VAN SUSTEREN: Well, what I understand from that regulation about holding CFOs and CEOs responsible, making them sort of sign the bottom line, is that it only applies to businesses with revenues of about $1.2 billion. Is that right?
PITT: Well, what you're referring to is an order that we issued in the interim, but I have put out a proposed rule which requires the CEO and CFO of every single public company to certify their financial statements.
VAN SUSTEREN: Does the rule supersede the order -- the rule supersede the order?
PITT: The rule will apply for all companies for all time.
After WorldCom, I put out an order with the commission that requires CEOs and CFOs to do -- of the largest companies to do it immediately.
Now we think the public has the right to know are there problems out there and what is the SEC doing about it.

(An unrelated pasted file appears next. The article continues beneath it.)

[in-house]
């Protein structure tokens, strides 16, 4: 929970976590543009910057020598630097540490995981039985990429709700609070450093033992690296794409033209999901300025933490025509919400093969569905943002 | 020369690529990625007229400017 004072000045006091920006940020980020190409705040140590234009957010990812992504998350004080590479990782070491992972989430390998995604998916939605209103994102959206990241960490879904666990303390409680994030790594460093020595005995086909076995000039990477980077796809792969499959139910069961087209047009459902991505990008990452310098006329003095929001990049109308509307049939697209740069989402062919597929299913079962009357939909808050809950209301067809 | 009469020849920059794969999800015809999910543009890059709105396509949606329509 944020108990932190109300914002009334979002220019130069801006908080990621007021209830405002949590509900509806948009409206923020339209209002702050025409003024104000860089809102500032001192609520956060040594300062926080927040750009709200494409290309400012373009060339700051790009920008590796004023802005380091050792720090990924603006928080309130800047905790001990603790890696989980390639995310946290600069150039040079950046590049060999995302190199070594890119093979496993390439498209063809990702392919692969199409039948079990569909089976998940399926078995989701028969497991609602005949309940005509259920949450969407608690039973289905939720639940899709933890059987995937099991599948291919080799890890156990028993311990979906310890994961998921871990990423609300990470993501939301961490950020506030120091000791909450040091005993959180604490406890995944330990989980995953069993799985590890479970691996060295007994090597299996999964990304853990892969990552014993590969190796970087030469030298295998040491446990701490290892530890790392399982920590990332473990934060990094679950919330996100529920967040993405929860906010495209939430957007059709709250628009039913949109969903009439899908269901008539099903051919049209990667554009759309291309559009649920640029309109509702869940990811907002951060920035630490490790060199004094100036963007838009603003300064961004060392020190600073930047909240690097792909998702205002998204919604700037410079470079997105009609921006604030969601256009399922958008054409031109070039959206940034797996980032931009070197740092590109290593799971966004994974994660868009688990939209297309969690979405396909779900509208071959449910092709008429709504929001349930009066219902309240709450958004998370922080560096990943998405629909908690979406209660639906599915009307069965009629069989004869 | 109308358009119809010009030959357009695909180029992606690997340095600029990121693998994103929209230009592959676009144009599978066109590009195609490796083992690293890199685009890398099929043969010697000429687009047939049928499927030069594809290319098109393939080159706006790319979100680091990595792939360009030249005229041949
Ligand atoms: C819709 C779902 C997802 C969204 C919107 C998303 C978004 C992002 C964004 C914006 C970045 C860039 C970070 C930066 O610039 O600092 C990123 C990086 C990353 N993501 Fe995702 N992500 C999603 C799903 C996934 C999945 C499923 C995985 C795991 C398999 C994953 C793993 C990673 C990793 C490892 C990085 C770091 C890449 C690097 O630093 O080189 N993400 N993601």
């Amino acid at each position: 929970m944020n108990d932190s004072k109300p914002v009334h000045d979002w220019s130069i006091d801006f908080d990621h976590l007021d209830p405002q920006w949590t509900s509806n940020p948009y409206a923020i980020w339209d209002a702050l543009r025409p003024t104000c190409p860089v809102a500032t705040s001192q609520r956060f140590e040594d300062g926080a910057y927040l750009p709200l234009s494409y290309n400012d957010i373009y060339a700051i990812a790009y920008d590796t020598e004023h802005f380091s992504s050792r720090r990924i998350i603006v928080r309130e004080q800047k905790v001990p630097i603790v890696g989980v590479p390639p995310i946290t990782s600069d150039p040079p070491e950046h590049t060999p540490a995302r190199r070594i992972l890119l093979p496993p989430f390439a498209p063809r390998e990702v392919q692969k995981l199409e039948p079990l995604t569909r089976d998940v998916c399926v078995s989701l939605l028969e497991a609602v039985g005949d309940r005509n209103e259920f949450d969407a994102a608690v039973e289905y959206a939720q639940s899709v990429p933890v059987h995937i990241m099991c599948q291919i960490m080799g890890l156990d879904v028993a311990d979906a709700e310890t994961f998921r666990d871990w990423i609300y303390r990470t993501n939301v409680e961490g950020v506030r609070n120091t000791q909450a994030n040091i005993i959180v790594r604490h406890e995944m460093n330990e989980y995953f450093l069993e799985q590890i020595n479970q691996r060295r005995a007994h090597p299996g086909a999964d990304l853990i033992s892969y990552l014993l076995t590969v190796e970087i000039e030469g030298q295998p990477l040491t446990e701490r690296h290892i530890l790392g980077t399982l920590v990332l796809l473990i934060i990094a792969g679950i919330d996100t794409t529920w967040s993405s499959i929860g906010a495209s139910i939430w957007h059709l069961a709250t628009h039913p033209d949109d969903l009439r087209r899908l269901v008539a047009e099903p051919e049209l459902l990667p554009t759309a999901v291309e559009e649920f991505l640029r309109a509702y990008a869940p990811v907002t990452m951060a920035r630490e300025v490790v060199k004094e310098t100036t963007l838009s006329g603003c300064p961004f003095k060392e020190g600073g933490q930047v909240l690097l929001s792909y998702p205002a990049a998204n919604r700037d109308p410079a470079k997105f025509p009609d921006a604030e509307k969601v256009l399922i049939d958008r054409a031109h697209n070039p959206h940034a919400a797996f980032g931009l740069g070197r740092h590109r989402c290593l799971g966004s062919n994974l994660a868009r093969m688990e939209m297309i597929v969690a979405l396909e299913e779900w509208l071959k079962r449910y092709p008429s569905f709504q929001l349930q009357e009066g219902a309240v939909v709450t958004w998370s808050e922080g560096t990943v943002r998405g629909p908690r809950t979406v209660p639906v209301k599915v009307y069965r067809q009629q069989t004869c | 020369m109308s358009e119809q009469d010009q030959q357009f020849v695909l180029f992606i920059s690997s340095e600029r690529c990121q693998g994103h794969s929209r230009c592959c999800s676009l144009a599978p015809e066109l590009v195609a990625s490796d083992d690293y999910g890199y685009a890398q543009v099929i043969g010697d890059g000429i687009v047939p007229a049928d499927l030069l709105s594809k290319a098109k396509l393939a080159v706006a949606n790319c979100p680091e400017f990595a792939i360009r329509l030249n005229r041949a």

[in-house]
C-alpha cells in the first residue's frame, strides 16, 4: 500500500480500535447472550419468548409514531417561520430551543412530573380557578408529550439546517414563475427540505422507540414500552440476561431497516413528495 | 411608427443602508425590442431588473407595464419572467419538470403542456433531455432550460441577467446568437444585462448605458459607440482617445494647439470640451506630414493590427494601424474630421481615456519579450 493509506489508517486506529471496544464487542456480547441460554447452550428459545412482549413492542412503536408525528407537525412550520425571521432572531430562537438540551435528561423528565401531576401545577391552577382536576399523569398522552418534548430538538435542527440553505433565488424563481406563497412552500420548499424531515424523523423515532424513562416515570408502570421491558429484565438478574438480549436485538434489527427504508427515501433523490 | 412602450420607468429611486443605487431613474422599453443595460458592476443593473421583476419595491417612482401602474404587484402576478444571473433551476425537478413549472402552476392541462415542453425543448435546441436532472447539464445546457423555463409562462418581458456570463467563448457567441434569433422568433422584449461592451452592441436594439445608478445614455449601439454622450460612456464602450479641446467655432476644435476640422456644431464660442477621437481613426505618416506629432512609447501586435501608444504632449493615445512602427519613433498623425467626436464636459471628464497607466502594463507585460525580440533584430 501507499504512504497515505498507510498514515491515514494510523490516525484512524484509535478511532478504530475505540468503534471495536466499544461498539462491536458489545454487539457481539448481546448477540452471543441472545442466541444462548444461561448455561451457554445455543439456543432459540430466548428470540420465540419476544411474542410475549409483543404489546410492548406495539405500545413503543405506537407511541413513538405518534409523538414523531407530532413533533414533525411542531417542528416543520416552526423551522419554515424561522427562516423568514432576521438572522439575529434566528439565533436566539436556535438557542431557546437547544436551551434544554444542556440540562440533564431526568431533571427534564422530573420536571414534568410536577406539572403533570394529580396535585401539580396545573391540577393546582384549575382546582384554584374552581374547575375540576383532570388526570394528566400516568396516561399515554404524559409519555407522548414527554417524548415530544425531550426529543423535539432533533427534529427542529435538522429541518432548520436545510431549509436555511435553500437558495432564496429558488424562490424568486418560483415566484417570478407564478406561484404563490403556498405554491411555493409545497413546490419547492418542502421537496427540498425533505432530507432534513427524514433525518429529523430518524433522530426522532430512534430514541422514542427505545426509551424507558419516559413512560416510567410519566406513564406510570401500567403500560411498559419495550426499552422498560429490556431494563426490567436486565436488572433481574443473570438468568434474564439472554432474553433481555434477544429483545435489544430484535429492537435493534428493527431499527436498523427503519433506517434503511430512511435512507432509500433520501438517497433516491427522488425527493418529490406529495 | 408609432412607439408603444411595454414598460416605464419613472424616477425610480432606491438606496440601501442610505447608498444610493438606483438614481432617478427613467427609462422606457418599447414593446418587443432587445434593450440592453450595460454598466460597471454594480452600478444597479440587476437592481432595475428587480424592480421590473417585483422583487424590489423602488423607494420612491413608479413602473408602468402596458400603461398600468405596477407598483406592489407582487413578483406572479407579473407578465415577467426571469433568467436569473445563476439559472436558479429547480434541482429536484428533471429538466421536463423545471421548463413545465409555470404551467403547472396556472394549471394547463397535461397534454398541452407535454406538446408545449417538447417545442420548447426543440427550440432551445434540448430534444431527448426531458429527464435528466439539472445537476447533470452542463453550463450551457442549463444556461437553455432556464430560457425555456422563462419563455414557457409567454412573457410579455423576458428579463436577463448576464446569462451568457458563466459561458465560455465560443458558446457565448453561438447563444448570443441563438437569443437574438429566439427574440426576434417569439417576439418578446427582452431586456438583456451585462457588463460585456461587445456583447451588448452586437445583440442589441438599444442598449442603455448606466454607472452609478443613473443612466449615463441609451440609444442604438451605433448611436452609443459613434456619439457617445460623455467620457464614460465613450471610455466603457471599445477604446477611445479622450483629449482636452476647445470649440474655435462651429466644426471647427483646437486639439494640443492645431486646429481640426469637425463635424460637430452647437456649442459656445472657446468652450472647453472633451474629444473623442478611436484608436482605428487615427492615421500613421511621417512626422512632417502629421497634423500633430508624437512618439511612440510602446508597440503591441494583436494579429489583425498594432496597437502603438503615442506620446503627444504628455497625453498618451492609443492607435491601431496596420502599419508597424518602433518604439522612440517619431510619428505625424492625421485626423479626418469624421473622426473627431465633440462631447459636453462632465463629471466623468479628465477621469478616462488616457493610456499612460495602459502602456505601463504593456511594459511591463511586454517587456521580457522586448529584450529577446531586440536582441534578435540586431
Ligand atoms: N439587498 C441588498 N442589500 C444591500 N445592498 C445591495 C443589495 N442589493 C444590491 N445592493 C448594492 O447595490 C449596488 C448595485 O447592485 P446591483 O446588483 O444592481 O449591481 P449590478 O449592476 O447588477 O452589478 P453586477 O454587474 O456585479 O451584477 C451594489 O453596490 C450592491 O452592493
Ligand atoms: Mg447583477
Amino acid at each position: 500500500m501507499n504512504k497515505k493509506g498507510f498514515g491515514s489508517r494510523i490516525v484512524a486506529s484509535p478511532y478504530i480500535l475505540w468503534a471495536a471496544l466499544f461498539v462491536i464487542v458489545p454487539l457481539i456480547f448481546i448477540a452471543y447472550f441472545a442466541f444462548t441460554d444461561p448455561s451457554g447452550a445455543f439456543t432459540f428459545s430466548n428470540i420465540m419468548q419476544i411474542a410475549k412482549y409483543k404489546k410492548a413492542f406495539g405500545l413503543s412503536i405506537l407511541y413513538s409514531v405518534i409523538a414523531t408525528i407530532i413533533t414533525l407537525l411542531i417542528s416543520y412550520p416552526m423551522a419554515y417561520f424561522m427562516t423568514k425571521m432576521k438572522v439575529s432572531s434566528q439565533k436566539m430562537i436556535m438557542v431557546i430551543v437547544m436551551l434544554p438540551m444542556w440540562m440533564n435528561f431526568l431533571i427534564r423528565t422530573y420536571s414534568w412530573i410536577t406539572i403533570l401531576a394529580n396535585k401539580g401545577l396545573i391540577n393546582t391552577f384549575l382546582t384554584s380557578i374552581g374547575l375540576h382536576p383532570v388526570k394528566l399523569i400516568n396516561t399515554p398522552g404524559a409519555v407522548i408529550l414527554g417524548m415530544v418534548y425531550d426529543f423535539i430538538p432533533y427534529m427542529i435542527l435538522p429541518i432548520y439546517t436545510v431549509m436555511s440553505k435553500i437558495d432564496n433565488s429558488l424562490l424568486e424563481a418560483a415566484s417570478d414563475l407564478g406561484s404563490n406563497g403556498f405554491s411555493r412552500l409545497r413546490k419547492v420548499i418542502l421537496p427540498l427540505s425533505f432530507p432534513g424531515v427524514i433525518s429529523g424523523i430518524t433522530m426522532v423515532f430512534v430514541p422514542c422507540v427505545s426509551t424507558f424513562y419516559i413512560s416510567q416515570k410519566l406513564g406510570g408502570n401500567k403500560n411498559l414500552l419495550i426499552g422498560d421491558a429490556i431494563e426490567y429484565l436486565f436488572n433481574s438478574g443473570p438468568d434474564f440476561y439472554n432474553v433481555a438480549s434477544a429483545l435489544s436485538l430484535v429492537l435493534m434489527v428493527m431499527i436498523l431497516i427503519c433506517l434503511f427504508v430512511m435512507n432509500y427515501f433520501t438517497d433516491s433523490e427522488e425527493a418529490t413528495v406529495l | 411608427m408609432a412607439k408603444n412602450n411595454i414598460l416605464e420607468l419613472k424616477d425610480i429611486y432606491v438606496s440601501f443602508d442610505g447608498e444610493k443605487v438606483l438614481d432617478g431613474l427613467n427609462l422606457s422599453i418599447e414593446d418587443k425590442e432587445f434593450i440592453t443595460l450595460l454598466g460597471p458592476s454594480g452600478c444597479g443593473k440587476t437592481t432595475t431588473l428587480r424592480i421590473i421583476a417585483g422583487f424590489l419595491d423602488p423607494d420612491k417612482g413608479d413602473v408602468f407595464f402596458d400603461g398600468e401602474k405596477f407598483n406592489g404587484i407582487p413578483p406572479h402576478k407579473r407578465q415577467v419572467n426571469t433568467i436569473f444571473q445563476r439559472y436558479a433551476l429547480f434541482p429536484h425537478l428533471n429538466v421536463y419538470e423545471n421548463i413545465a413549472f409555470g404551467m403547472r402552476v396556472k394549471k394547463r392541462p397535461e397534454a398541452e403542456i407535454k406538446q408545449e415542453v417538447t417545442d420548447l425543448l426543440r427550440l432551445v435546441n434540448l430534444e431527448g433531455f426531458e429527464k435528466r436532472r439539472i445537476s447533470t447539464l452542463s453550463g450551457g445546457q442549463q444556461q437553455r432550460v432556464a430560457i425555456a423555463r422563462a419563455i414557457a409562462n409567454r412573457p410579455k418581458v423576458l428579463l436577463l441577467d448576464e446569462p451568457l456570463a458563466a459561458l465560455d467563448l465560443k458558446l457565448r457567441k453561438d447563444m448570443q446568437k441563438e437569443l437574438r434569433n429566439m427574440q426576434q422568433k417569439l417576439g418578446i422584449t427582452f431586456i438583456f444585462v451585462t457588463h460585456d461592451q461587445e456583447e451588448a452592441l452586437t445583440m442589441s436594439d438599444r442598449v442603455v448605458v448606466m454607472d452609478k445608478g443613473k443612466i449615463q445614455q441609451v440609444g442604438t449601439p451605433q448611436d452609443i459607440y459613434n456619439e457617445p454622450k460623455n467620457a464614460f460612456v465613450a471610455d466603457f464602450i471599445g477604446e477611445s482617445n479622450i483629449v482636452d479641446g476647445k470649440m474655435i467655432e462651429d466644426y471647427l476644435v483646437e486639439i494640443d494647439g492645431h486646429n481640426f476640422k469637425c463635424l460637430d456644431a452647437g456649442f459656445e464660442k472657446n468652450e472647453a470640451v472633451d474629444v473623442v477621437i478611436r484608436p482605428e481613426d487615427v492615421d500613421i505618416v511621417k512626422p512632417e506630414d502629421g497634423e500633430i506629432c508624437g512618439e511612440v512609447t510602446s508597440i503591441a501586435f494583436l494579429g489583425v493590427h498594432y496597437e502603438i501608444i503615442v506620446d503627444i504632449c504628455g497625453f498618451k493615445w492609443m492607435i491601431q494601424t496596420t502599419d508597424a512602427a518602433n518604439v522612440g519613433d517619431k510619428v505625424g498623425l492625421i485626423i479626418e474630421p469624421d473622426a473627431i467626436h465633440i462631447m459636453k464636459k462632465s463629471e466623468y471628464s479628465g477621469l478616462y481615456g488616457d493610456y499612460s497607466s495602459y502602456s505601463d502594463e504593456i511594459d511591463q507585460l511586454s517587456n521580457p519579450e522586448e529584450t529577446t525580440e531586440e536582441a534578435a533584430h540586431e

VAN SUSTEREN: I don't want to beat a dead horse, but does that mean every publicly-held company today, CFO, CEO, when they file their next statement with the SEC, is going to be held accountable or just some?
PITT: By the middle of next month, the CEOs and CFOs of the 1,000 largest companies will certify personally the financial statements that they file.
By, I would say, a month and a half to two months from now, every public company will be required to do that.
VAN SUSTEREN: What happened? Why did these numbers get so loosey-goosey, in some instances maybe even criminal to the American people? I mean, we see these -- every single day, we read about another corporation. What happened?
PITT: Well, I think that what happened is not only the irrational exuberance of the '90s, but I think a loss of fundamental values. Somewhere along the line, CEOs and CFOs and accountants lost track of where their responsibilities lie. They lie with the shareholders and the employees.